Thursday, September 08, 2011

Deuterated Gels

There's a new report (I only have access to the abstract, and you will too unless you have a subscription or pay to view the article) that really has a curious result. Let me cite the abstract:
"The isotopic effect of exchanging deuterium with hydrogen on the mechanical and surface properties of agar gel is examined. The elastic modulus of the D2O gels obtained by AFM nanoindentation is significantly higher (factor of ≈1.5–2) than the modulus found in H2O agar gels. Furthermore, the modulus is independent of loading rate. Surface imaging reveals that the surface roughness gets progressively smaller with increasing agar concentration. All these data suggest that the isotopic replacement of deuterium enhances the mechanical properties of the agar gel, with significant advantages in its use as a biphasic scaffold"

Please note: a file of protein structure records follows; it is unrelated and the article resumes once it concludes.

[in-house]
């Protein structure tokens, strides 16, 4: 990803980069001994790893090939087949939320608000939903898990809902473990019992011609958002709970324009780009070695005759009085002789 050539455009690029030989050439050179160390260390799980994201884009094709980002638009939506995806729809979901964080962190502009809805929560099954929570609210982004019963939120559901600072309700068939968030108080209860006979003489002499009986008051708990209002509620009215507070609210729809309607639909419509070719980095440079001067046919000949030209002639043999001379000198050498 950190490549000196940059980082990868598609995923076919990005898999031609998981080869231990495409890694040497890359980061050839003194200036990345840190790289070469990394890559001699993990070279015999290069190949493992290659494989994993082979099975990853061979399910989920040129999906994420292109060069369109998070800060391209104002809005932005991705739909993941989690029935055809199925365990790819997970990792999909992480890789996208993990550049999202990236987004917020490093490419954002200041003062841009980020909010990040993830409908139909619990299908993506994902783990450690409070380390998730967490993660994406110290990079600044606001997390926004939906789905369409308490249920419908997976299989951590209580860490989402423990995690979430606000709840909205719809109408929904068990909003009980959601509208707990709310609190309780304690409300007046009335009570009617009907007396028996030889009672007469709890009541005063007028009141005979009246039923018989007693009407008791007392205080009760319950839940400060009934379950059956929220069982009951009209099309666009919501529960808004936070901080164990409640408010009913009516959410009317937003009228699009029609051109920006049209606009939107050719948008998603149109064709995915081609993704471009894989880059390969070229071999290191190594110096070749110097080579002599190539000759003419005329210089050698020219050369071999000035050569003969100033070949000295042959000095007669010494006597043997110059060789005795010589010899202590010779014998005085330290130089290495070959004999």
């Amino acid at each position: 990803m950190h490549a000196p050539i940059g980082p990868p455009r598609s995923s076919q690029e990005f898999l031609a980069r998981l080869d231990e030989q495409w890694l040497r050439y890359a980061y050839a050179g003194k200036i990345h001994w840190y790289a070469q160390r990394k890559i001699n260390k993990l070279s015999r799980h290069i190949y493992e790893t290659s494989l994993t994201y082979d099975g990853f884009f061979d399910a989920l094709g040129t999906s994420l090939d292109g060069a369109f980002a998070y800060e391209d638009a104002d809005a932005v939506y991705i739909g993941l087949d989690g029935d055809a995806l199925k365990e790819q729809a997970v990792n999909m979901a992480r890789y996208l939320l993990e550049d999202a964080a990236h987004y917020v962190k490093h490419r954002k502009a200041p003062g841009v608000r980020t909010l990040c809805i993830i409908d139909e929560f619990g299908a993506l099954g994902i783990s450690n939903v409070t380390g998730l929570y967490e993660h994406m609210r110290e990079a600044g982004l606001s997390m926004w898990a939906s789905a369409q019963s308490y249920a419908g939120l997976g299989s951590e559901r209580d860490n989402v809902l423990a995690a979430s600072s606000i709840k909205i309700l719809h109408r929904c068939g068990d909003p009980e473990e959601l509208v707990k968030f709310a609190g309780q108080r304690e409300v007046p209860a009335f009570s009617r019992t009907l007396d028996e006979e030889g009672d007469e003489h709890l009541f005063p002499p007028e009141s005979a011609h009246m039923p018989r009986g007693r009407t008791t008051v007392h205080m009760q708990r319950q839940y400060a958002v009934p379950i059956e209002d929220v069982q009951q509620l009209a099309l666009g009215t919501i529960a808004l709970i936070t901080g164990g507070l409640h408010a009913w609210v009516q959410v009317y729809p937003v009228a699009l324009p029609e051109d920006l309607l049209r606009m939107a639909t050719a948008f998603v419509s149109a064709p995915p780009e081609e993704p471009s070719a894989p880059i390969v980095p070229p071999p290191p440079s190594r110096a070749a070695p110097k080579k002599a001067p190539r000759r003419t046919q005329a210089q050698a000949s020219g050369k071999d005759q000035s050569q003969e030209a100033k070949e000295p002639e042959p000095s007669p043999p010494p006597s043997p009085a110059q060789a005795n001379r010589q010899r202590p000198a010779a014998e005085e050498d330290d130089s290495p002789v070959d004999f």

I think it's a poorly written abstract, as on the one hand they refer to the deuterium from the heavy water exchanging for the hydrogens in the agar [1], but then they refer again to D2O gels as well. They don't seem to be isolating the results of the exchange reaction from the heavy water itself.

Maybe this dichotomy is addressed in the paper itself (it likely is), but I still am full of wonder as to why a deuteration of the water and/or the gel would alter the mechanical properties by a factor of 1.5 or 2. Deuteration and other isotopic changes are known to alter reaction kinetics [2], but to alter equilibrium interactions is a new one, at least for me, and I am having a hard time justifying the results in my mind. Anyone?

[1] A deuterium-hydrogen exchange is probably the only way to efficiently produced deuterated agar, although the thought of growing the red algae in a pool of heavy water is an intriguing one.

[2] It is known that heavy water is toxic to animals for just this reason.

1 comment:

Materialist said...

Looking at the paper, the difference is gel made with agar+H2O vs. agar+D2O . One thing left out in the abstract is that in addition to higher modulus, the D2O condition had lower surface roughness.
For theory they refer to reference 16